So maybe neutrinos don’t travel faster than light after all.
Instead, if rumors are to be believed, it was a simple instrumentation problem. There is no official confirmation yet, but according to a statement that also appears on Nature’s news blog, the OPERA team is indeed investigating two problems related to a timer oscillator and an optical fiber connection.
A while back, I wrote that I could identify four possible broad categories for conventional explanations of the OPERA result:
- Incorrectly synchronized clocks;
- Incorrectly measured distance;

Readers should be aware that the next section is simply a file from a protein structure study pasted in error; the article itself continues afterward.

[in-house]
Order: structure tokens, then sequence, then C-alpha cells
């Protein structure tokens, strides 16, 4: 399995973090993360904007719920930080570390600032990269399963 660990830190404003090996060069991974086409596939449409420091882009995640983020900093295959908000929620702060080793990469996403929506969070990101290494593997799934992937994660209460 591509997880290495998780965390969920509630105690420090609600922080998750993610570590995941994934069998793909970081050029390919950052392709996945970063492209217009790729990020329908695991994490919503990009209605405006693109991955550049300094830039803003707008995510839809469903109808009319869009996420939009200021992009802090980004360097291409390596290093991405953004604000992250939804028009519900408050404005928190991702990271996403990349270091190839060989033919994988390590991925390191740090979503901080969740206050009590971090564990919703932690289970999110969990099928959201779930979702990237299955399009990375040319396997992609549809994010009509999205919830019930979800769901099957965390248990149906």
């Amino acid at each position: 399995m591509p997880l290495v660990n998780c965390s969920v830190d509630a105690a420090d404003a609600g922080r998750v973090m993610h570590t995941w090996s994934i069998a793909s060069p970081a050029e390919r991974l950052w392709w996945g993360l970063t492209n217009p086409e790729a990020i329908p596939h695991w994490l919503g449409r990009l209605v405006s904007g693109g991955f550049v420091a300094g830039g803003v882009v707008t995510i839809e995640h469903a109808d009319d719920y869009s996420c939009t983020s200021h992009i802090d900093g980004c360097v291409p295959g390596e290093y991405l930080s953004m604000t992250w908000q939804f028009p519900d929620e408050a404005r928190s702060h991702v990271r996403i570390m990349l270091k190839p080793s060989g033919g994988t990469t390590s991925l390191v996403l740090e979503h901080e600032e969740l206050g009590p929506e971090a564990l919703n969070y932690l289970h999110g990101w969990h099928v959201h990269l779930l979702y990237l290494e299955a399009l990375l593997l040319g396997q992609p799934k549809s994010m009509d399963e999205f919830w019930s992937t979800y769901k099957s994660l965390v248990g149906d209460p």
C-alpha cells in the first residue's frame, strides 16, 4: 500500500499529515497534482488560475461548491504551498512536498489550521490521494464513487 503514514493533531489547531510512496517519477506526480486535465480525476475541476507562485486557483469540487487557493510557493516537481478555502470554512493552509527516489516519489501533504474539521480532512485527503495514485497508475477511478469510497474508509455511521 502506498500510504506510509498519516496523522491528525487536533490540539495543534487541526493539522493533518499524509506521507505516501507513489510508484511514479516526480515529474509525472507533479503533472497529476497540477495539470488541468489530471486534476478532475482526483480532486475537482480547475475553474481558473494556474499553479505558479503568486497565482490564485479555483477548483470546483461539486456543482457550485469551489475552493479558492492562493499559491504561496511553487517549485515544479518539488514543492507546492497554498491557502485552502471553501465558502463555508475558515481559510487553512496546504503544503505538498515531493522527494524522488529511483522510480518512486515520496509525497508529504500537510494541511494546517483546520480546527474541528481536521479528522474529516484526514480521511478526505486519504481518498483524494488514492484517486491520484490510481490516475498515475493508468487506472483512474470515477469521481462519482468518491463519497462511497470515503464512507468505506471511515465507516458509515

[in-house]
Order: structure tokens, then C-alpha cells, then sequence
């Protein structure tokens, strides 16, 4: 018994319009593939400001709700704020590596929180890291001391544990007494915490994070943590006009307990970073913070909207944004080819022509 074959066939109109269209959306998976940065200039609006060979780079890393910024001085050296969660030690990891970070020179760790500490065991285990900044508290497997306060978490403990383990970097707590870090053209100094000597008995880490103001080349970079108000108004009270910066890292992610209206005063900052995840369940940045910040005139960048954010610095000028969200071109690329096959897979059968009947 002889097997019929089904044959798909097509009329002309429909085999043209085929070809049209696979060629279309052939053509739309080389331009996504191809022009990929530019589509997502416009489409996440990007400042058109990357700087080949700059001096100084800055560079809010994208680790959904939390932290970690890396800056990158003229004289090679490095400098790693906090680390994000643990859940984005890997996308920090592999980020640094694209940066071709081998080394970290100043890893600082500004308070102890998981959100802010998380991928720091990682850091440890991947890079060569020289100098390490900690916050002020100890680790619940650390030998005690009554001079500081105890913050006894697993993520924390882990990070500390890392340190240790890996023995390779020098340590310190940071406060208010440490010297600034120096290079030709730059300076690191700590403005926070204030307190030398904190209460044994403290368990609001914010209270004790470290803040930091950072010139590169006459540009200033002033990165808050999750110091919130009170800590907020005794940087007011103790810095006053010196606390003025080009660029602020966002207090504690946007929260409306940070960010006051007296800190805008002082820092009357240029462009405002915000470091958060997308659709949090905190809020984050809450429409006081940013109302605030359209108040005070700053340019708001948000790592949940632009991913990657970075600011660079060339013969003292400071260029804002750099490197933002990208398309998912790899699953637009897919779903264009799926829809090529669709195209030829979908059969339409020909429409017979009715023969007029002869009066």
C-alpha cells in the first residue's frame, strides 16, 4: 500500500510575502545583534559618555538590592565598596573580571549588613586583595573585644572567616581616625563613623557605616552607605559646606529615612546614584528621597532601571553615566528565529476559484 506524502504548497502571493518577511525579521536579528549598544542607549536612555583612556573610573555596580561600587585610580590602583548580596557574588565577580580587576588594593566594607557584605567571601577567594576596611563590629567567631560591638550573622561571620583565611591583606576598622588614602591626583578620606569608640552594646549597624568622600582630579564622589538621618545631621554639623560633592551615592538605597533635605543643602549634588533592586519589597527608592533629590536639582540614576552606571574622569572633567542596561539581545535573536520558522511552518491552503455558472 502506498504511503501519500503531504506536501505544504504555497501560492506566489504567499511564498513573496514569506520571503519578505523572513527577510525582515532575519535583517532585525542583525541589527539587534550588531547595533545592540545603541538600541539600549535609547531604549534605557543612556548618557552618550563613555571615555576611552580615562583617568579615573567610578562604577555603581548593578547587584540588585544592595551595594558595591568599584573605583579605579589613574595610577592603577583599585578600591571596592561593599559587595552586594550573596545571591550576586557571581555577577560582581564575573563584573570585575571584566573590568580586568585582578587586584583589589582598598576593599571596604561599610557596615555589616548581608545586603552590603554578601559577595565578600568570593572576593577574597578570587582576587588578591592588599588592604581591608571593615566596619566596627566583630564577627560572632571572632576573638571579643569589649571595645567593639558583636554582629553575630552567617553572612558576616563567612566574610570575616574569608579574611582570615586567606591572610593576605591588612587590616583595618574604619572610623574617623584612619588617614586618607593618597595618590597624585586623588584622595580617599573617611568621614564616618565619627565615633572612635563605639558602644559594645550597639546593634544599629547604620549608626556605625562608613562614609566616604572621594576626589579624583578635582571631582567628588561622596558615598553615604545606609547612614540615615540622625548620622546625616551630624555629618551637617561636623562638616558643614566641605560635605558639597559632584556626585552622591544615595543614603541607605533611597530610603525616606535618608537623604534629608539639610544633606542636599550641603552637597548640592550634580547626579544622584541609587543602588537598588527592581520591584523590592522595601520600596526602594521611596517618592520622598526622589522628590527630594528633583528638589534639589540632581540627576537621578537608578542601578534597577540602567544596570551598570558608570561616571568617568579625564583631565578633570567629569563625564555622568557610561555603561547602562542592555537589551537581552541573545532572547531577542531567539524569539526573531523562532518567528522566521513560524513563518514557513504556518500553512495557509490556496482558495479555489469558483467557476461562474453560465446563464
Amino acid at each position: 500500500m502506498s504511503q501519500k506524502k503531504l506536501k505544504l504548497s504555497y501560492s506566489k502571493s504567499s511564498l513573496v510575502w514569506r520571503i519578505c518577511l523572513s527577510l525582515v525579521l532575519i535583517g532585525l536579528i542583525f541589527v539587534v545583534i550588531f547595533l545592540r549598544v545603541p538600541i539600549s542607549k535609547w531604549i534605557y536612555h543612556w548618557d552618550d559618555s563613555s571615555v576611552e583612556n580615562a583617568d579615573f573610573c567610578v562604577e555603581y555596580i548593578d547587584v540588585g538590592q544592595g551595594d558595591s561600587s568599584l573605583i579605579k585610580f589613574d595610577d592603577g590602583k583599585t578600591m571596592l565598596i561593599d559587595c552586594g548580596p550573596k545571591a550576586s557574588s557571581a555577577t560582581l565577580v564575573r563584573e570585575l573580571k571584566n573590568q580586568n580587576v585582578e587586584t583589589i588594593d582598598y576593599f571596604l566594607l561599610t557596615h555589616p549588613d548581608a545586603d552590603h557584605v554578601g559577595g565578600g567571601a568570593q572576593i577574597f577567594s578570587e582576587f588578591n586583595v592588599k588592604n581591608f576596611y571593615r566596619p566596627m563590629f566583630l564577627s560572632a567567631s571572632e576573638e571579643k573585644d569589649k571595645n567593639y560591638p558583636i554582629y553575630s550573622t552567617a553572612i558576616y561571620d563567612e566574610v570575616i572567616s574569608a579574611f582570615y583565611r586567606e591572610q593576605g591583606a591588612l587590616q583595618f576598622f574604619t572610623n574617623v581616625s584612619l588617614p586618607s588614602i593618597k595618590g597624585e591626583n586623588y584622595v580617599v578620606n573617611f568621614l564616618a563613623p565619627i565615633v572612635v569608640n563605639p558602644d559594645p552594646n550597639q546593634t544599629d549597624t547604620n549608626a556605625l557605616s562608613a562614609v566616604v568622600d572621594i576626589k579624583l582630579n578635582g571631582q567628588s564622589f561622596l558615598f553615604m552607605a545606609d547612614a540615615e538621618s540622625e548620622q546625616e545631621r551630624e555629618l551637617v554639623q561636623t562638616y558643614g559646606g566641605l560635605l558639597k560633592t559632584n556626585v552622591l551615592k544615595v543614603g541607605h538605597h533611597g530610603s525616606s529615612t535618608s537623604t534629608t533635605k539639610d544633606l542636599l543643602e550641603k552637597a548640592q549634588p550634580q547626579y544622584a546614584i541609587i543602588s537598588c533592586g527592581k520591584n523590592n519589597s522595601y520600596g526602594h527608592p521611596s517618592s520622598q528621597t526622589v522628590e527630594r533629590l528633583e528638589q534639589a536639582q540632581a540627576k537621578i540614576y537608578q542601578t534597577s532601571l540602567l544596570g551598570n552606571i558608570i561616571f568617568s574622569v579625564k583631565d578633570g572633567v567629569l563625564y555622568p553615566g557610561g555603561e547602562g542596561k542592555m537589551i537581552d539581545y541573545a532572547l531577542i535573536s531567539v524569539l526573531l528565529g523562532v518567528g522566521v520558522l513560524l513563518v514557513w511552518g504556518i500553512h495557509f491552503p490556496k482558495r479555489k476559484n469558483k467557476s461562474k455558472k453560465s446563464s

- Unaccounted-for delays in the apparatus;
Of these, #4 was already out, as the OPERA team verified their result using short duration proton bunches that avoided the use of potentially controversial statistical methods. I never considered #2 a serious possibility, as highly accurate geographic localization is a well established art. Having read and re-read the OPERA team’s description of how they synchronized clocks, I was prepared to discount #1 as well, but then again, incorrect synchronization can arise as a result of equipment failure, so would that fall under #1 or #3?
In any case, it looks like #3, with a dash of #1 perhaps. Once again, conventional physics prevails.
That is, if we can believe these latest rumors.